Reprinted from the October-November, 1967 issue of IPA Facts, a publication of the Institute of Public Affairs, Melbourne, Australia.
The discoverer of Australia, Captain James Cook, said: "I had ambition not only to go farther than any man had ever been before, but as far as it was possible for a man to go."
"… as far as it was possible for a man to go." There could hardly be a better text. We should all aim to achieve in life as much as it is possible for us to achieve, to stretch ourselves to the limit of our capabilities. That is much further than most of us realize. Few people make the best of themselves. Few use to the full the gifts they are fortunate to possess. The most tragic of all wastes is the under-use of human talent.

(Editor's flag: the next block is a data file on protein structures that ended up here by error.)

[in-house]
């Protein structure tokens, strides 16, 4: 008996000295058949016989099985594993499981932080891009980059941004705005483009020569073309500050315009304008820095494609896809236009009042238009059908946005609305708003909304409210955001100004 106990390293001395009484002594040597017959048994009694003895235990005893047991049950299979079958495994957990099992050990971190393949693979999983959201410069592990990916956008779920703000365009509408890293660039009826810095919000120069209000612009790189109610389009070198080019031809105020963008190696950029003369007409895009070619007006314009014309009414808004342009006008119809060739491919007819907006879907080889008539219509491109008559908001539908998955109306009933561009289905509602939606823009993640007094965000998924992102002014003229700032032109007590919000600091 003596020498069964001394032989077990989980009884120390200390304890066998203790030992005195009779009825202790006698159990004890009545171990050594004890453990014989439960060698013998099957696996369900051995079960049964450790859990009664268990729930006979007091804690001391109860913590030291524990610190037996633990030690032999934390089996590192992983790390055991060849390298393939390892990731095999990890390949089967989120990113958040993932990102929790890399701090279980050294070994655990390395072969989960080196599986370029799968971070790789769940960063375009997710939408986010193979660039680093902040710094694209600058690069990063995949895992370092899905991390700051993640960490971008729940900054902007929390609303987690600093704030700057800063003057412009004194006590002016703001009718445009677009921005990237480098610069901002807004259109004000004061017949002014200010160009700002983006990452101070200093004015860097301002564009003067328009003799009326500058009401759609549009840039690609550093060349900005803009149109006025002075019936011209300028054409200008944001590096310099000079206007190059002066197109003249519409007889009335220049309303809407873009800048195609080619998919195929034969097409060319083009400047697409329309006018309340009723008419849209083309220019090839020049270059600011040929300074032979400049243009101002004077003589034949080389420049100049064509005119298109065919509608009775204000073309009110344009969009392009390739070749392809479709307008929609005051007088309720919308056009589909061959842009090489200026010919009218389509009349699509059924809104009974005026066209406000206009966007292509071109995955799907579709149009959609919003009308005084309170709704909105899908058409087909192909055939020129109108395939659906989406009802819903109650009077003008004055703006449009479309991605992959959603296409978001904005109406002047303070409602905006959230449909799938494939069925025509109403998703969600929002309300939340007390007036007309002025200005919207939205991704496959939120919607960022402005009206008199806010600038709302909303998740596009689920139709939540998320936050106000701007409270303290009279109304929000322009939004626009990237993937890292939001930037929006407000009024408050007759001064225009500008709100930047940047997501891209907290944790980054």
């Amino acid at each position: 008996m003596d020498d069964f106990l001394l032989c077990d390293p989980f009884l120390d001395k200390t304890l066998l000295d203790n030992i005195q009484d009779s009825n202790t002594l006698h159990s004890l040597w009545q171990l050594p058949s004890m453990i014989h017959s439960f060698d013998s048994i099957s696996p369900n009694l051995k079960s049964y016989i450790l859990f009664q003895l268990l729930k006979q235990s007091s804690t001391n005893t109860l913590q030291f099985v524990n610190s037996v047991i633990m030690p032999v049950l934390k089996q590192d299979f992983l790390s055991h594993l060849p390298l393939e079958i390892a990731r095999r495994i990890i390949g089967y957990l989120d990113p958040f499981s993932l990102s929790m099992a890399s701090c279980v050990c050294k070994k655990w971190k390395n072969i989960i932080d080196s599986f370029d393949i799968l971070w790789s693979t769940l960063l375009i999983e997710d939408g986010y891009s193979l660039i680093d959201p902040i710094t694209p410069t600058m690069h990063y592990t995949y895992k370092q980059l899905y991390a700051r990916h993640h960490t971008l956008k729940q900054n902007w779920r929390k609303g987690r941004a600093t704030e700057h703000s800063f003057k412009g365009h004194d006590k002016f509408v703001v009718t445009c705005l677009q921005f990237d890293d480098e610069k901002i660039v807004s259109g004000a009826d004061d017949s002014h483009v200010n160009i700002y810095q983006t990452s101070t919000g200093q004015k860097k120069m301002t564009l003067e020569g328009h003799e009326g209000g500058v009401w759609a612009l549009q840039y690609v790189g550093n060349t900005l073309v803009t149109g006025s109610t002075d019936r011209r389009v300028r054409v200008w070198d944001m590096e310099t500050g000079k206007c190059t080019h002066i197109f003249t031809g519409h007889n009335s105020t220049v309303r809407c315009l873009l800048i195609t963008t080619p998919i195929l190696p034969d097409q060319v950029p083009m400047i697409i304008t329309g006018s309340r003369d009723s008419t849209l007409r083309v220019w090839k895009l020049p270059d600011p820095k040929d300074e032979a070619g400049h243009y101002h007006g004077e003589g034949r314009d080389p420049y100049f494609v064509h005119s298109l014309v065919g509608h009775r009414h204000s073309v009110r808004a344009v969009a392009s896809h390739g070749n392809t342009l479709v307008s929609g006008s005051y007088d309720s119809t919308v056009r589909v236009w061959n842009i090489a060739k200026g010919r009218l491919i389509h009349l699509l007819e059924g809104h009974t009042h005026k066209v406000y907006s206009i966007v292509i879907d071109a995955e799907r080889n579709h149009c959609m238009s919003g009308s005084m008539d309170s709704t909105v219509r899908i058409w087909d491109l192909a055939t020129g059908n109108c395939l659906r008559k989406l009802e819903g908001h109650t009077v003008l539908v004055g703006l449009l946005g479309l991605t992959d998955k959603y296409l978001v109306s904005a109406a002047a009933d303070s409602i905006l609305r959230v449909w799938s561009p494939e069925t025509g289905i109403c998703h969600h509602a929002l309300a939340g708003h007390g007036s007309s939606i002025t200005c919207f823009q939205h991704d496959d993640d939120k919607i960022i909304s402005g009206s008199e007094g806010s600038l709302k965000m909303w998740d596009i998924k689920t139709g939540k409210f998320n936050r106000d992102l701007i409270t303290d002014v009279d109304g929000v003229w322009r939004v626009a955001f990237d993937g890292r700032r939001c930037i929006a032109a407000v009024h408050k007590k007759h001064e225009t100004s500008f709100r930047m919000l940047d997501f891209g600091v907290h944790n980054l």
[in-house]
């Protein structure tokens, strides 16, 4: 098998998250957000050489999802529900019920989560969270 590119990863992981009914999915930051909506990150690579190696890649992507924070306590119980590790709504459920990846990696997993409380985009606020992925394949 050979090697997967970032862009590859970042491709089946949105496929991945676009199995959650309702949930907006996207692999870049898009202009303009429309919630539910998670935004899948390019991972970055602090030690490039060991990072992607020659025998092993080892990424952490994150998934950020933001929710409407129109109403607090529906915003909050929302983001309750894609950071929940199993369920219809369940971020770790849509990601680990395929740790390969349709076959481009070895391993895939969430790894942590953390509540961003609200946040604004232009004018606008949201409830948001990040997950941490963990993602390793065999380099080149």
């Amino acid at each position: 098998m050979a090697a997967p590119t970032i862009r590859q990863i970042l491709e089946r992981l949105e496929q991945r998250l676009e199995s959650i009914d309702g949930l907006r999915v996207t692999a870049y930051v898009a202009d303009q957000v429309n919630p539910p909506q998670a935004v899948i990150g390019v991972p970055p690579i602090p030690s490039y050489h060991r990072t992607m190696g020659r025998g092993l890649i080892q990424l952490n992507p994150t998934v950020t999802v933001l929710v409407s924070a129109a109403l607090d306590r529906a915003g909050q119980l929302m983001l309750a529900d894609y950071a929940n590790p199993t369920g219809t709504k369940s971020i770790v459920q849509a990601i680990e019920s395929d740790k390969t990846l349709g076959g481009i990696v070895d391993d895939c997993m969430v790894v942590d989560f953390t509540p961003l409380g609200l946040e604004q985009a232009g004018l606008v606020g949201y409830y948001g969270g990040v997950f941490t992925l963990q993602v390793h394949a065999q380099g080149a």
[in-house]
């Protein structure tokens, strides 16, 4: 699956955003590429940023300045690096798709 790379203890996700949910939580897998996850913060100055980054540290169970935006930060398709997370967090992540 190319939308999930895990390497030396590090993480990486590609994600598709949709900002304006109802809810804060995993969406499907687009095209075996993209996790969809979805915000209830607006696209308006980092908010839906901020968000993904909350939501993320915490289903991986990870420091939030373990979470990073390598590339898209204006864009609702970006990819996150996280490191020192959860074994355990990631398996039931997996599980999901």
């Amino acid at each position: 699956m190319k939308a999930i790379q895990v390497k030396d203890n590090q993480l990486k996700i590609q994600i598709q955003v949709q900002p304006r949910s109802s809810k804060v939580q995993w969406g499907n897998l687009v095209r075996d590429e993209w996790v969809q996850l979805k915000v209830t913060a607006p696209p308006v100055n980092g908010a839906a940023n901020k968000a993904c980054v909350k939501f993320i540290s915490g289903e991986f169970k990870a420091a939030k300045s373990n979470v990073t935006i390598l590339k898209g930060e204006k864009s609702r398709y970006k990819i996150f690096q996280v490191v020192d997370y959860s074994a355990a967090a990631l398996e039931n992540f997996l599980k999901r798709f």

This is not just a matter of achieving success in our chosen vocation or in the eyes of the world. It is the more difficult task of making a success of ourselves, of developing to the utmost our powers and capacities. One may achieve outstanding success in one’s career and yet still fall far short of one’s full potential as a human being.
Too many people set their sights too low. Their range of vision is limited. They can see only what is in their immediate vicinity. They have no far horizons or hope or ambition. They go through life unaware of the magic and poetry of existence, untouched by inspiration or imagination. To find, one must seek: to see, one must lift up one’s eyes to the hills.
It does not matter that the goals we set ourselves are unattainable—all the better. The great tragedy is never to have felt the urge to rise above oneself, to be satisfied to go through life at ground level, to have no purpose beyond the satisfaction of everyday needs.
"Ah! but a man’s reach should exceed his grasp.
Or what’s a Heaven for?"